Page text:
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King Fuad of Egypt with Mohamed Shaheen Pasha, private physician to the king; Amin Auis Pasha, Vice director of the royal cabinet; Ahmed Mohammad Hassanein Bey, first chamberlain; Achille Sekaly Bey; lieutenant colonel Khairy Bey, Aide-de-camp and M. Illias Ismail, Egyptian consul at Liverpool. Manchester officials: Lord Mayor, James Henry Swales; Lady Mayoress; Mr. Heath, Town Clerk; Alderman Miles Mitchel, Deputy Mayor; Aldermen T. Fox, Derwent Simpson and Robert Turner. 1927.

The photograph was taken during King Fuad’s visit to Manchester in 1927, during which time Egypt was still under occupation by the British Military despite having secured official ‘Independence’ in 1922. The King’s visit was in celebration of the area’s long history in the cotton industry as Egypt provided the vast bulk of cotton supplies to the North West at this time. However, King Fuad’s message to the Mayor of Manchester arguably alludes to the true intention of his trip: to highlight Egypt’s long struggle for self-determination.  King Fuad highlighted the importance of the Egyptian people in the growing of the cotton industry, describing the River Nile as being the lifeblood of his countrymen. The King also drew similarities between the civic governors of Manchester and Egypt in regards to their faith and character. The speech appeared to emphasise Egypt’s reliability as an independent nation and assured the British people of a continuing collaboration, finally stating that Egypt had “no truer friend or more sympathetic watcher” than the British Empire.

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Protesters against British rule, Cairo 1919

The British newspapers spoke of the crowds cheering for King Fuad, of the sun shining down on the city, of the King saluting the Cenotaph to applause:  no mention was made of the Egyptian Revolution in 1919. From March to July it is estimated that 800 Egyptian civilians were killed throughout the country with a further 39 sentenced to death by the British Empire. Those who were not killed were arrested with over 2,000 people jailed as a result of civil unrest. The revolution was an act of unity among the entire Egyptian populous with women and men, poor and rich, attempting to free the country from colonial rule.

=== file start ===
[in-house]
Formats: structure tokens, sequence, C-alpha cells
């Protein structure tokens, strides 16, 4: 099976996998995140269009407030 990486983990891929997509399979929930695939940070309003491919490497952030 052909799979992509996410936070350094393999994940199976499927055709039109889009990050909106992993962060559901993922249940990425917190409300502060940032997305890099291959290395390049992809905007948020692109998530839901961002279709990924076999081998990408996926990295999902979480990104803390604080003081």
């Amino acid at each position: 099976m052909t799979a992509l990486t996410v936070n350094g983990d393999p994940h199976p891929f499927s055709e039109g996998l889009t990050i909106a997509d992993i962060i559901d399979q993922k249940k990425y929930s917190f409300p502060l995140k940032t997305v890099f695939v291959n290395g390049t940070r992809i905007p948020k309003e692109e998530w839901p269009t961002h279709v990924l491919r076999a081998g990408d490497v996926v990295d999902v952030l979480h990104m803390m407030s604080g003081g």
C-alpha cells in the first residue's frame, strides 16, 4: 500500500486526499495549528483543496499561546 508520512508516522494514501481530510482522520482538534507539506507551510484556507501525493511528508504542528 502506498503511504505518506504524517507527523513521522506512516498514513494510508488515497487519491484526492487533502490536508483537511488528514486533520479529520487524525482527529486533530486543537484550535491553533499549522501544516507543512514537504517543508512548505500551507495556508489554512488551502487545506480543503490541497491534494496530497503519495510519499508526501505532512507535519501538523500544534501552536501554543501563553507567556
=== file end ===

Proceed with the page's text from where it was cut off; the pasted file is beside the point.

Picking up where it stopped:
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Egyptian women protest, 1919

The 1919 Revolution marks a continuing narrative of oppression not usually discussed in the British Media. As the centenary of the Jallianwala Bagh Massacre approaches (in which 1,600 Indians lost their lives) it is important to remember the harsh reality of colonial rule. The events of the Egyptian Revolution and the Jallianwala Bagh Massacre are not independent of each other, but instead are part of a shared universal history among former colonial countries and deserve to be remembered: rather than being forgotten due to shame. The photo of King Fuad’s visit represents a struggle for freedom and the chance to make amends. By remembering these colonial transgressions, a greater dialogue on tolerance can be learnt.

 

William Pridden is a Museum Studies student at the University of Durham. The photograph (accession number 14088) was purchased in Luxor and kindly donated by Tom Hardwick in honour of my predecessor as Curator of Egyptology, Christina Riggs.

Our new exhibition Jallianwala Bagh 1919: Punjab Under Seige opens this week. The 1927 photograph will be on display in our third floor space later this month.

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Object Biography #23: A False Door of Kha-Inpu (Acc. no. TN R4567/1937)

This pair of finely executed limestone reliefs comes from a larger false door emplacement. They entered the Manchester Museum from the collection of pharmaceutical baron Sir Henry Wellcome (1853-1936), whose vast numbers of objects apparently included material acquired from the collection of Victorian socialite Lady Meux (1847-1910) – including the present object. Pieces from the same tomb chapel are now in the Field Museum of Chicago and the Louvre. When first identified in the Wellcome collection, the limestone was marred by salt encrustations. Fortunately it has now been conserved.